The NFL’s 32-man game of tag
between teams and players has just begun.
The winners, though, are already decided.
It’s the clubs that keep their top pending free agents from testing the market through use of the franchise designation.
As a refresher, “non-exclusive” franchise players are technically allowed to test free agency. But the steep compensation demanded — two first-round draft picks and the right to match the contract offered — traditionally chills interest.
An “exclusive” franchise designation comes with a higher one-year salary than the already lucrative dollars being given to the “non-exclusive” class. But it prevents that player from negotiating with any suitors.
The franchise numbers are also less this year because of a new formulating mechanism worked into the collective bargaining agreement reached last summer between the NFL and NFL Players Association.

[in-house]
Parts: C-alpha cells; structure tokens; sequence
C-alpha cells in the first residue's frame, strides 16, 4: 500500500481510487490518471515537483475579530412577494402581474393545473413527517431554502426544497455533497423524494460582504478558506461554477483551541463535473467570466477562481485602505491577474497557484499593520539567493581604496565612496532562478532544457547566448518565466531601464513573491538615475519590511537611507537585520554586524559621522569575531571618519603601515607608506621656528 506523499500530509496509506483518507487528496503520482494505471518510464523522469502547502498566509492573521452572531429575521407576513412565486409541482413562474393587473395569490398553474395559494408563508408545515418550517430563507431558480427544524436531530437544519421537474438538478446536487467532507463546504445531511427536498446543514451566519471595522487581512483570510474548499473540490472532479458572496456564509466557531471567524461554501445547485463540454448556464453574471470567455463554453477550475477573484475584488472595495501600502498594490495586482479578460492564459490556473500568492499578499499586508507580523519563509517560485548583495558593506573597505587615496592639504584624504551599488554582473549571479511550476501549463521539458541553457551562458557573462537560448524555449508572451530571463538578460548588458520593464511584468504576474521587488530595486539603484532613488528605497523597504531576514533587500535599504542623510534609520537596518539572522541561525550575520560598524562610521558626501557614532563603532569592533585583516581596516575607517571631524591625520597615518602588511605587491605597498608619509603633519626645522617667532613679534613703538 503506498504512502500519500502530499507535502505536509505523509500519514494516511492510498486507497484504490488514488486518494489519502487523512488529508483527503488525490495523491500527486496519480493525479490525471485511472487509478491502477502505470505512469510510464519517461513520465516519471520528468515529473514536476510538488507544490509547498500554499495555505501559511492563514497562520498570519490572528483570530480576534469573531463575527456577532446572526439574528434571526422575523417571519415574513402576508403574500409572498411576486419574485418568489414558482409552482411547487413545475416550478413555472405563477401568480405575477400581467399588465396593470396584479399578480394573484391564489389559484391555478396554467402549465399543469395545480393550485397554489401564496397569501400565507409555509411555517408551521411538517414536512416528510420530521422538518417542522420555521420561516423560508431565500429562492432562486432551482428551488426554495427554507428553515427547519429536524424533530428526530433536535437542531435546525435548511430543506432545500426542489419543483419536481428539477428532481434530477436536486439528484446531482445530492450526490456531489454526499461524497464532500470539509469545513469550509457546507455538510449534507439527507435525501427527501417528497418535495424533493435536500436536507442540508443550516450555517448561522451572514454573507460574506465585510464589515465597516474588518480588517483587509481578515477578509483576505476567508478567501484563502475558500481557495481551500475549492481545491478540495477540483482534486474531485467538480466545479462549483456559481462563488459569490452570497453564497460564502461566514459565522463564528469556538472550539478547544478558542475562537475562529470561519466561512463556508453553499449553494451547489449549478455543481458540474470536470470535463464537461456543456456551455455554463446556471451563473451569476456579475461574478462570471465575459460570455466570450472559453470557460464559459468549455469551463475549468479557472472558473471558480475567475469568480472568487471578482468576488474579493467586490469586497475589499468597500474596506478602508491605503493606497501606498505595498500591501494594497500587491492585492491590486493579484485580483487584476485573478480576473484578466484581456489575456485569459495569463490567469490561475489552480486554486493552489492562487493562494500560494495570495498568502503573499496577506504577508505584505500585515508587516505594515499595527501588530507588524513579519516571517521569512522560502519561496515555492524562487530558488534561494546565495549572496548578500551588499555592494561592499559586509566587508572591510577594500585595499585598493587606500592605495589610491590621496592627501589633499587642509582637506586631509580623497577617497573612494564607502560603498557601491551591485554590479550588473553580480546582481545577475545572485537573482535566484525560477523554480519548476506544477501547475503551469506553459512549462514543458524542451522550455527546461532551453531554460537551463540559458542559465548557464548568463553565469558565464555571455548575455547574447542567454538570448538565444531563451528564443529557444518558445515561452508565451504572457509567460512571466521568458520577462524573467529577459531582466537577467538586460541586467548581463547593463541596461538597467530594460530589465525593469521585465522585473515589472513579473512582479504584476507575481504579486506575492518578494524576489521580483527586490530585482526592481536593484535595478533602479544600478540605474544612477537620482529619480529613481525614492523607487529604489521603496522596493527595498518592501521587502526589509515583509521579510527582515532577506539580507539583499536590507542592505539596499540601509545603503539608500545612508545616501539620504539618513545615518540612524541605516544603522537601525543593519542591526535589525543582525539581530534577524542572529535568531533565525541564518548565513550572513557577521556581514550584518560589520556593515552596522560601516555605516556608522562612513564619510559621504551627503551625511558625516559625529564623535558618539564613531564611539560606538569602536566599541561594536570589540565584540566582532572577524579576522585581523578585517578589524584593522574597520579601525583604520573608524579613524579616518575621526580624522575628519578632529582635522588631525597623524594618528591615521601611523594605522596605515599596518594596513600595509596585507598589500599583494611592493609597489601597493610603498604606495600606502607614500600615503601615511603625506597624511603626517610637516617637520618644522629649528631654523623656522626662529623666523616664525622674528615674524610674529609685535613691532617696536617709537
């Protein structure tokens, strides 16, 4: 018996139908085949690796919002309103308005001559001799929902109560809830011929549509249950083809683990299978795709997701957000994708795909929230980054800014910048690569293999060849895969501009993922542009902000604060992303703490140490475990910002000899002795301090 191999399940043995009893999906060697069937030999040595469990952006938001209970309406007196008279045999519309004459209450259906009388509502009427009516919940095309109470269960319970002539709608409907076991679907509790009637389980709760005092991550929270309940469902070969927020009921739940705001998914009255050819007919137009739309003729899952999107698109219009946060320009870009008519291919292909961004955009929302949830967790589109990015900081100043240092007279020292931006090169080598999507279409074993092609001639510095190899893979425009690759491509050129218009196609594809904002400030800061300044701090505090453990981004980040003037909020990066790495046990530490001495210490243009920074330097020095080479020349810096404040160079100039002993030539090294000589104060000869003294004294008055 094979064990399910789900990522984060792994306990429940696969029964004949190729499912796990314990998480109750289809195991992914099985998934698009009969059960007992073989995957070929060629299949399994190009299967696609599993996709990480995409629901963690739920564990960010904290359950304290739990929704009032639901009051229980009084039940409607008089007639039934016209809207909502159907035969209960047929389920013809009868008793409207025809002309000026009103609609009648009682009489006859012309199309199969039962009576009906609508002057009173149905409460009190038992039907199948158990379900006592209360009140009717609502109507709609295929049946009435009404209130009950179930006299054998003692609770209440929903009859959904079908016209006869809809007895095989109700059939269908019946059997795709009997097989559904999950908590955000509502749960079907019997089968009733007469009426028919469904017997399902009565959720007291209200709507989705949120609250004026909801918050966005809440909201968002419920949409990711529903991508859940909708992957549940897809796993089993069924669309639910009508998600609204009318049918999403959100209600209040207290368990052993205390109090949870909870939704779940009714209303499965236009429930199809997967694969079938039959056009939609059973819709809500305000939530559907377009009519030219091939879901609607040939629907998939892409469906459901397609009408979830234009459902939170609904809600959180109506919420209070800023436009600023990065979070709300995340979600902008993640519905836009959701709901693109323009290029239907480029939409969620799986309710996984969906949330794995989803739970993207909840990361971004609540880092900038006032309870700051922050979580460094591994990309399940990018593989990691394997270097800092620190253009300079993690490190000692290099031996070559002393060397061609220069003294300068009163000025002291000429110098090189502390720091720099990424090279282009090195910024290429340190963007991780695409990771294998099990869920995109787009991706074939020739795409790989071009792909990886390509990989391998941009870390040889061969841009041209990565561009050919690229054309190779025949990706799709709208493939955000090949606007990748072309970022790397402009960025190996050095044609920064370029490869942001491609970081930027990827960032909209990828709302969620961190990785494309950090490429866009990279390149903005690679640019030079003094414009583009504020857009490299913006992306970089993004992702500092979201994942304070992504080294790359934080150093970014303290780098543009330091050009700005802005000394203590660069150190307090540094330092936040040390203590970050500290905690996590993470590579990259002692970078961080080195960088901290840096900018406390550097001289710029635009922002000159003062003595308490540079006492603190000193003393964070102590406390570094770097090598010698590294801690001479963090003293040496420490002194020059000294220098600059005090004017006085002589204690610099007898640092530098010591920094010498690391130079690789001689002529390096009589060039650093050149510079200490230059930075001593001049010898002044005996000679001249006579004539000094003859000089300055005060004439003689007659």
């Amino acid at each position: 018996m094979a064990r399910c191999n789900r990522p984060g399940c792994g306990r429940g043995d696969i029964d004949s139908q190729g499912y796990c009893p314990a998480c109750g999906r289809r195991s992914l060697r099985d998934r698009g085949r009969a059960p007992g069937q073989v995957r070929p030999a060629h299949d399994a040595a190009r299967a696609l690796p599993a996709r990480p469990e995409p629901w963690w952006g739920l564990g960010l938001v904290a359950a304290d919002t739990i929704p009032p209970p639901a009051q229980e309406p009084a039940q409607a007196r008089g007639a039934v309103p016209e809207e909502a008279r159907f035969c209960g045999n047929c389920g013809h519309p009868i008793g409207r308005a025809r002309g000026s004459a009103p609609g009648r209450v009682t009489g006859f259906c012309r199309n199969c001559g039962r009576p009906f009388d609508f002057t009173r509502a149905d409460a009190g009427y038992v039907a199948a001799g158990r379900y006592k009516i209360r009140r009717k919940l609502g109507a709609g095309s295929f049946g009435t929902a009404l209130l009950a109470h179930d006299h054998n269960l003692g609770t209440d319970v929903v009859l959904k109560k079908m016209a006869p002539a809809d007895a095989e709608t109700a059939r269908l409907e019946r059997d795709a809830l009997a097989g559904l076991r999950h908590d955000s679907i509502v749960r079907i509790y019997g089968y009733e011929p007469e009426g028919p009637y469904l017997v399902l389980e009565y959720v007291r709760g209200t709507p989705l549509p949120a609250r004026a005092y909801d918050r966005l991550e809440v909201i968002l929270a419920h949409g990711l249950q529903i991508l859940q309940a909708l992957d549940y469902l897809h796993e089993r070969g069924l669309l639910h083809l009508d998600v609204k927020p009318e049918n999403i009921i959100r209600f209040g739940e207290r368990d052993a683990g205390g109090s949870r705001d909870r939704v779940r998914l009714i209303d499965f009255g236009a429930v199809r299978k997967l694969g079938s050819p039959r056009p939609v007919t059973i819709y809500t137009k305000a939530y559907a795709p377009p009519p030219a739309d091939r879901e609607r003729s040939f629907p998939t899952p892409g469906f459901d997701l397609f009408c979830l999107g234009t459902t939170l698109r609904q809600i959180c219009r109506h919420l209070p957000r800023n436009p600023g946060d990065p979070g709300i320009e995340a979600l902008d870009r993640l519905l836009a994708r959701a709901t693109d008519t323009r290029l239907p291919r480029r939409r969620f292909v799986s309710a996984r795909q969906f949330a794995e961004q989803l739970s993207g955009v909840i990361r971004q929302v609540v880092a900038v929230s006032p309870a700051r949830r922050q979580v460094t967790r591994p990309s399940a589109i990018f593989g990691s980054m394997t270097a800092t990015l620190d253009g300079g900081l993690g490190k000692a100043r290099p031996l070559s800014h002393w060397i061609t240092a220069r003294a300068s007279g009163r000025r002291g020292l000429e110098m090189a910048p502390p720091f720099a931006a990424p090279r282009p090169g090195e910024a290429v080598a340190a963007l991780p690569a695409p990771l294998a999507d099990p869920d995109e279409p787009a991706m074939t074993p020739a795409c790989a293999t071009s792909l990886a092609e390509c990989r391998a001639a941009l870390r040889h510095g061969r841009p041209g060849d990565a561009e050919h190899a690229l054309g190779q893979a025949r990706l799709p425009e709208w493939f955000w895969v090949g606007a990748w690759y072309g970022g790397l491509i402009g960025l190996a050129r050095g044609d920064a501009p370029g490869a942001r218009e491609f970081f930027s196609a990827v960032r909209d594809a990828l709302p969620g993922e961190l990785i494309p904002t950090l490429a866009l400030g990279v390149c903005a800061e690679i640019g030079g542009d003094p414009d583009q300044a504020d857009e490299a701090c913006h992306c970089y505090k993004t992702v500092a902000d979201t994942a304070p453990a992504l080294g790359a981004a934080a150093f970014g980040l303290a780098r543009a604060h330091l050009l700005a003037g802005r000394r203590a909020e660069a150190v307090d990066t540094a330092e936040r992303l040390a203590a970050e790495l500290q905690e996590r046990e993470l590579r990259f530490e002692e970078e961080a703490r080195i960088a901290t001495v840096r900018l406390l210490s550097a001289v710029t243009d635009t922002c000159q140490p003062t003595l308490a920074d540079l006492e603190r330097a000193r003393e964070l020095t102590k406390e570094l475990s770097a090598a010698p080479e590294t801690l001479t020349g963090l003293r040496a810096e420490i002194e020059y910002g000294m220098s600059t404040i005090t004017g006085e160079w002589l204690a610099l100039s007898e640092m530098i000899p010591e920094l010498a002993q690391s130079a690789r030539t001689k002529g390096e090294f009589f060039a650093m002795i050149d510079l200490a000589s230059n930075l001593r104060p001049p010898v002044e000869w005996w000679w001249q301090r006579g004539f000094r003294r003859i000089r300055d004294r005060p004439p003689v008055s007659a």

Wide receiver DeSean Jackson became the NFL’s first pending free agent Thursday when tagged by Philadelphia. If he were able to hit the open market March 13, it wouldn’t be considered unreasonable for Jackson to receive a guarantee of at least $15 million on a multiyear offer. Instead, Jackson is resigned to getting a one-year, $9.4 million salary in 2012 unless a long-term deal with the Eagles is reached.
Because the franchise tag doesn’t come cheap, some squads are unable to use it or have to make roster cuts to clear cap room. Other teams will be able to reach long-term deals before the NFL’s 4 p.m. ET Monday deadline to utilize the franchise designation. That scenario also gives clubs the freedom to tag another player.
Here is a look at how each team is handling its situation (one-year franchise salary number for the respective position is in parenthesis). —Alex Marvez
(AP Photos) Courtesy of FOXSports.comThe opinions expressed are solely those of the author and do not necessarily reflect the views of Comcast.